Hoop dreams on hold at EHS

An array of shoe colors line the bench of Everett’s varsity girls basketball team during a game at Everett High School last season. (Photo by Joseph Prezioso)

Pandemic puts winter sports season on the bench, local towns virus rate too high


By LORENZO RECUPERO

The Monday after Thanksgiving is supposed to be the day high school basketball teams get to dig in.

In Everett, it’s marked the first official day of the winter sports season, when nets are set free and shots go flying.

This past Monday, though, Everett High School’s gymnasium remained shuttered to sports events, blocked by the ongoing pandemic still denying organized sports in the area.

Everett and other surrounding communities, including Chelsea and Revere, are still ‘Red Zone’ areas where COVID infection rates are too high to allow organized team sports within the public schools.

So, instead of athletes bouncing balls, the court at EHS remains scuff-less and is now being used as an E-Learning center to accommodate students who are unable to learn from home.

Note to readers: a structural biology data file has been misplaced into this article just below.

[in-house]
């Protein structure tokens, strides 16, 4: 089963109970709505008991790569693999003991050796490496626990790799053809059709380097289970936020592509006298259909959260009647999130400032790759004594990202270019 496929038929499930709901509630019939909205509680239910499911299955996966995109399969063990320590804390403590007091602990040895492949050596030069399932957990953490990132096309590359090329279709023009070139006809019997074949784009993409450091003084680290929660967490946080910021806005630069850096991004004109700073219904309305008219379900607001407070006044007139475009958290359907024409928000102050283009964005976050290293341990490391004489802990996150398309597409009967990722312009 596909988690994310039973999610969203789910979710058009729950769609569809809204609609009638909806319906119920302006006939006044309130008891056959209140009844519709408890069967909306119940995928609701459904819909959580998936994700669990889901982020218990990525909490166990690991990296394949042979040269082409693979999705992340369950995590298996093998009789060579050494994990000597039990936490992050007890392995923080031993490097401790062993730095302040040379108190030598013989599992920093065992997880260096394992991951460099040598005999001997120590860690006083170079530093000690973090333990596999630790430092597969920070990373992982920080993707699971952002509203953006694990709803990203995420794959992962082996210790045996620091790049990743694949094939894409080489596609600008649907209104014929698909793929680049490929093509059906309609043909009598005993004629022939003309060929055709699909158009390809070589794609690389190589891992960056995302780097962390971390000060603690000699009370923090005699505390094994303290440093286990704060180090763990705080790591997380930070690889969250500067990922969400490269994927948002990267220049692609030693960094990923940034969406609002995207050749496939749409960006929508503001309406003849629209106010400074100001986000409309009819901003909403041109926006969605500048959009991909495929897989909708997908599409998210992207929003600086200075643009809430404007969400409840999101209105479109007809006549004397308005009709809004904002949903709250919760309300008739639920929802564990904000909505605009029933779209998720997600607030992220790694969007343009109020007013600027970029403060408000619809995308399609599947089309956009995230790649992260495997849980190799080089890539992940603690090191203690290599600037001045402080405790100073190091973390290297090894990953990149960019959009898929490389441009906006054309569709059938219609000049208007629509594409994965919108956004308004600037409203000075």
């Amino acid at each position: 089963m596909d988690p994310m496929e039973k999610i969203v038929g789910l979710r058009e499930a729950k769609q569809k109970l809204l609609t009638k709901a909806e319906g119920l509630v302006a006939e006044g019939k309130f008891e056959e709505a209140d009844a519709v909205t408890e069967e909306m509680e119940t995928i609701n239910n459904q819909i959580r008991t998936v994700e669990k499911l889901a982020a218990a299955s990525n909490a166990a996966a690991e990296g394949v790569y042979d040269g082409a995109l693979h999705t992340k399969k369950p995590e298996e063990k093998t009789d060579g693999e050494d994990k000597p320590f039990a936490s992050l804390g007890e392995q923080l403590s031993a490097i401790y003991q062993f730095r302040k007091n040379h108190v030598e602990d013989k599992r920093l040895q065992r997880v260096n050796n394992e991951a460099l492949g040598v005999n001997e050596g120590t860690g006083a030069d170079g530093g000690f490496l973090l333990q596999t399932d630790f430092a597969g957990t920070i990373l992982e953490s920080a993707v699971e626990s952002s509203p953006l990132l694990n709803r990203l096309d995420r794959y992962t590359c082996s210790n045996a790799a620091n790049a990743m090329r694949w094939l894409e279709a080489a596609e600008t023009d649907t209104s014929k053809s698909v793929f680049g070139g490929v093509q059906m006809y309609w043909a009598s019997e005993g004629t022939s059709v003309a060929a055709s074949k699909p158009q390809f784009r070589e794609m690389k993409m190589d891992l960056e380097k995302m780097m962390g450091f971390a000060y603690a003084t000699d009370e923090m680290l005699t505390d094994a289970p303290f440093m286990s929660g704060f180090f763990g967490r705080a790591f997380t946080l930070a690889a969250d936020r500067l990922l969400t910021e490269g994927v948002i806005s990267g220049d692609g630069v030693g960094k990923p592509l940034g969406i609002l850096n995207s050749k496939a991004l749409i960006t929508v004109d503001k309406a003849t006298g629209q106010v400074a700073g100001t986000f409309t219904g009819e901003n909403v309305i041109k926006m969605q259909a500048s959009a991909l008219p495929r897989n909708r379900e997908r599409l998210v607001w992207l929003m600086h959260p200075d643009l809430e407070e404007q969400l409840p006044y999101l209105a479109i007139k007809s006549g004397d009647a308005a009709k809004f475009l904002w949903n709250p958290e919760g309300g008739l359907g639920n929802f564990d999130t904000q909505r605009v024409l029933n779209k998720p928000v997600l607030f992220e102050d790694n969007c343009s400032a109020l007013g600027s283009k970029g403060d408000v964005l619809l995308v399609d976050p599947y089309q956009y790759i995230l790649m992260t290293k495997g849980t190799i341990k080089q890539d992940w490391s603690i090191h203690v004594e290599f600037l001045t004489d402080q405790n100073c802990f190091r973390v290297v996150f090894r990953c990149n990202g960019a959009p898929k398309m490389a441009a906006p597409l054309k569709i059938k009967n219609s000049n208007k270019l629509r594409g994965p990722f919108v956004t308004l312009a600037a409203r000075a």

What would have been a day of excitement and try-outs turned into a day without basketball, a development something Head Coach Stanley Chamblain laments.

Continue reading Hoop dreams on hold at EHS

Donated basketball nets disappear from mayor’s home

A donated basketball net has been removed from the driveway of the mayor’s home on Abbott Street. (Photo by Jim Mahoney)

Electrical Department lighting remains on nearby pole

BY JOSH RESNEK

The professional grade, expensive basketball net and stan- chion that arrived in front of the mayor’s home on Abbott Ave- nue about a month ago has disappeared.

According to a local resident, she saw it being removed and taken away on Thursday.

Where it has been taken is another matter.

Remaining on a light pole outside the mayor’s home is light- ing put up there by the Electrical Department shortly after the basketball net and stanchion arrived.

The lighting would have illuminated the mayor’s driveway and the net for evening play.

That basketball net and stanchion was one of three donated to the city by Catholic Memorial High School.

Again, they were intended as a donation to the city – not the mayor.

They are worth about $10,000 each.

They apparently were not purchased by the mayor as that would have been an Ethics Department violation of the firstorder.